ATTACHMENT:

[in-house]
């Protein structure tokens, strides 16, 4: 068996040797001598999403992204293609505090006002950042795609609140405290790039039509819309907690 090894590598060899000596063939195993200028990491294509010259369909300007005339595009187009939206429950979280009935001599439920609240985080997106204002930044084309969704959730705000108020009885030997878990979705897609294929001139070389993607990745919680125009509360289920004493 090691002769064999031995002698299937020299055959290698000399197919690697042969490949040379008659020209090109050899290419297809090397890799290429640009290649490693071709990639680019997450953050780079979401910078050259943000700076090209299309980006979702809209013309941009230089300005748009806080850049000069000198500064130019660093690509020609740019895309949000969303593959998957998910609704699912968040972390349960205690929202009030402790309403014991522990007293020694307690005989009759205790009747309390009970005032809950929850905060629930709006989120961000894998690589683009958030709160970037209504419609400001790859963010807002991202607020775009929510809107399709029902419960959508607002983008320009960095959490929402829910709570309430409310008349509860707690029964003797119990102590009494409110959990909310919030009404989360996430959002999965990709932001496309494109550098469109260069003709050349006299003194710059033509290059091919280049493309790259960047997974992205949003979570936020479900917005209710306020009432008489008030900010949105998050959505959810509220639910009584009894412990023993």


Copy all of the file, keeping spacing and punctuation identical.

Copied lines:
[in-house]
């Protein structure tokens, strides 16, 4: 068996040797001598999403992204293609505090006002950042795609609140405290790039039509819309907690 090894590598060899000596063939195993200028990491294509010259369909300007005339595009187009939206429950979280009935001599439920609240985080997106204002930044084309969704959730705000108020009885030997878990979705897609294929001139070389993607990745919680125009509360289920004493 090691002769064999031995002698299937020299055959290698000399197919690697042969490949040379008659020209090109050899290419297809090397890799290429640009290649490693071709990639680019997450953050780079979401910078050259943000700076090209299309980006979702809209013309941009230089300005748009806080850049000069000198500064130019660093690509020609740019895309949000969303593959998957998910609704699912968040972390349960205690929202009030402790309403014991522990007293020694307690005989009759205790009747309390009970005032809950929850905060629930709006989120961000894998690589683009958030709160970037209504419609400001790859963010807002991202607020775009929510809107399709029902419960959508607002983008320009960095959490929402829910709570309430409310008349509860707690029964003797119990102590009494409110959990909310919030009404989360996430959002999965990709932001496309494109550098469109260069003709050349006299003194710059033509290059091919280049493309790259960047997974992205949003979570936020479900917005209710306020009432008489008030900010949105998050959505959810509220639910009584009894412990023993």